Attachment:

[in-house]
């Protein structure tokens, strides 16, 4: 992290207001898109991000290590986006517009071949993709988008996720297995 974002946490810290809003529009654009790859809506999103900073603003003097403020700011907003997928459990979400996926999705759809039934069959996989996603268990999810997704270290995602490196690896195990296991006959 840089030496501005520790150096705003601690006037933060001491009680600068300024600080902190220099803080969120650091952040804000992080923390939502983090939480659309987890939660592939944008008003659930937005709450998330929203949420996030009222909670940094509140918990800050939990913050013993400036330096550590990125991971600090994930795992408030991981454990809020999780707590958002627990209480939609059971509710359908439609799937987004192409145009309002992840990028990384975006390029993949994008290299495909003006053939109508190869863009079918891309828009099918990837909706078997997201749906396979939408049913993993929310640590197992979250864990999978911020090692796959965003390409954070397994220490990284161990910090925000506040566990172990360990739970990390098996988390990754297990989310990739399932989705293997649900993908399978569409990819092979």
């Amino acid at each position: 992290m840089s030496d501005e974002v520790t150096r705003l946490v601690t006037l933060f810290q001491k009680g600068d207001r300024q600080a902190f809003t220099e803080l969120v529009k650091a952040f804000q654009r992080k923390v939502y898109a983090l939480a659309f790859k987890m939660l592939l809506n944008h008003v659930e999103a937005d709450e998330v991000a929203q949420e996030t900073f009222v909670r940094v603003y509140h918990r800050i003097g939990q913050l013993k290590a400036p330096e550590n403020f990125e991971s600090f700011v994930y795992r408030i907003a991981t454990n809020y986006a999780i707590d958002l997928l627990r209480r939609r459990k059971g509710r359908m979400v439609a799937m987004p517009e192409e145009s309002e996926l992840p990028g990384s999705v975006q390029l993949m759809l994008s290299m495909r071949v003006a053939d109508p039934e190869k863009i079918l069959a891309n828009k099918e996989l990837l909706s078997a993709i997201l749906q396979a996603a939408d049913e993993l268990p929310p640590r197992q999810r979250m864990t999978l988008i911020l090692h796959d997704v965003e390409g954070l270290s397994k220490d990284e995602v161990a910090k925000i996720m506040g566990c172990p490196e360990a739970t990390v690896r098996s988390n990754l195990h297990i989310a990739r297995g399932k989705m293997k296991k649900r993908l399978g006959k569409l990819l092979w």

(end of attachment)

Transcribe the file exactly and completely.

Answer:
[in-house]
């Protein structure tokens, strides 16, 4: 992290207001898109991000290590986006517009071949993709988008996720297995 974002946490810290809003529009654009790859809506999103900073603003003097403020700011907003997928459990979400996926999705759809039934069959996989996603268990999810997704270290995602490196690896195990296991006959 840089030496501005520790150096705003601690006037933060001491009680600068300024600080902190220099803080969120650091952040804000992080923390939502983090939480659309987890939660592939944008008003659930937005709450998330929203949420996030009222909670940094509140918990800050939990913050013993400036330096550590990125991971600090994930795992408030991981454990809020999780707590958002627990209480939609059971509710359908439609799937987004192409145009309002992840990028990384975006390029993949994008290299495909003006053939109508190869863009079918891309828009099918990837909706078997997201749906396979939408049913993993929310640590197992979250864990999978911020090692796959965003390409954070397994220490990284161990910090925000506040566990172990360990739970990390098996988390990754297990989310990739399932989705293997649900993908399978569409990819092979």
């Amino acid at each position: 992290m840089s030496d501005e974002v520790t150096r705003l946490v601690t006037l933060f810290q001491k009680g600068d207001r300024q600080a902190f809003t220099e803080l969120v529009k650091a952040f804000q654009r992080k923390v939502y898109a983090l939480a659309f790859k987890m939660l592939l809506n944008h008003v659930e999103a937005d709450e998330v991000a929203q949420e996030t900073f009222v909670r940094v603003y509140h918990r800050i003097g939990q913050l013993k290590a400036p330096e550590n403020f990125e991971s600090f700011v994930y795992r408030i907003a991981t454990n809020y986006a999780i707590d958002l997928l627990r209480r939609r459990k059971g509710r359908m979400v439609a799937m987004p517009e192409e145009s309002e996926l992840p990028g990384s999705v975006q390029l993949m759809l994008s290299m495909r071949v003006a053939d109508p039934e190869k863009i079918l069959a891309n828009k099918e996989l990837l909706s078997a993709i997201l749906q396979a996603a939408d049913e993993l268990p929310p640590r197992q999810r979250m864990t999978l988008i911020l090692h796959d997704v965003e390409g954070l270290s397994k220490d990284e995602v161990a910090k925000i996720m506040g566990c172990p490196e360990a739970t990390v690896r098996s988390n990754l195990h297990i989310a990739r297995g399932k989705m293997k296991k649900r993908l399978g006959k569409l990819l092979w």